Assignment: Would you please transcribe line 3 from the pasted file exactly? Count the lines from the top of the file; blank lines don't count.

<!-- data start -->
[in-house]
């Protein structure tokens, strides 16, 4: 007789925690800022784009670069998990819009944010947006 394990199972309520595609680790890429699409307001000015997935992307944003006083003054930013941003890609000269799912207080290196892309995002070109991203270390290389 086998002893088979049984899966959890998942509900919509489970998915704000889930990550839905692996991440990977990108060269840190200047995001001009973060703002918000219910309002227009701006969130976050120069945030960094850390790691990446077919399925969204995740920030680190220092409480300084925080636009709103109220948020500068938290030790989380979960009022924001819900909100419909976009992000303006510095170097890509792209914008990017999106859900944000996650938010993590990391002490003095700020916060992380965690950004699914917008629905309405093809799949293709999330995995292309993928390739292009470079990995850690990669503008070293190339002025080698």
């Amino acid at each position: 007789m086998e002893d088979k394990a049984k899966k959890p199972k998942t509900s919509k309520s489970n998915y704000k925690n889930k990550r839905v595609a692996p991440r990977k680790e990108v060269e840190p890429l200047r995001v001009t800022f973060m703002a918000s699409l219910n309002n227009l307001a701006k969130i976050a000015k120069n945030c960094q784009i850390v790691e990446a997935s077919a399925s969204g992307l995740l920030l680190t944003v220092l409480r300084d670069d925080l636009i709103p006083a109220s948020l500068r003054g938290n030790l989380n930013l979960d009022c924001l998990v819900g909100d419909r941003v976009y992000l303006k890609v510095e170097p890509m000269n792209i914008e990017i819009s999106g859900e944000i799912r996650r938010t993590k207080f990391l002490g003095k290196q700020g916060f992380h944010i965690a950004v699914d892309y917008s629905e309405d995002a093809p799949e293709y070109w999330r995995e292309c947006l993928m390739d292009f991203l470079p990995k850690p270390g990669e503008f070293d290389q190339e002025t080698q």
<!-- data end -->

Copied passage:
């Amino acid at each position: 007789m086998e002893d088979k394990a049984k899966k959890p199972k998942t509900s919509k309520s489970n998915y704000k925690n889930k990550r839905v595609a692996p991440r990977k680790e990108v060269e840190p890429l200047r995001v001009t800022f973060m703002a918000s699409l219910n309002n227009l307001a701006k969130i976050a000015k120069n945030c960094q784009i850390v790691e990446a997935s077919a399925s969204g992307l995740l920030l680190t944003v220092l409480r300084d670069d925080l636009i709103p006083a109220s948020l500068r003054g938290n030790l989380n930013l979960d009022c924001l998990v819900g909100d419909r941003v976009y992000l303006k890609v510095e170097p890509m000269n792209i914008e990017i819009s999106g859900e944000i799912r996650r938010t993590k207080f990391l002490g003095k290196q700020g916060f992380h944010i965690a950004v699914d892309y917008s629905e309405d995002a093809p799949e293709y070109w999330r995995e292309c947006l993928m390739d292009f991203l470079p990995k850690p270390g990669e503008f070293d290389q190339e002025t080698q």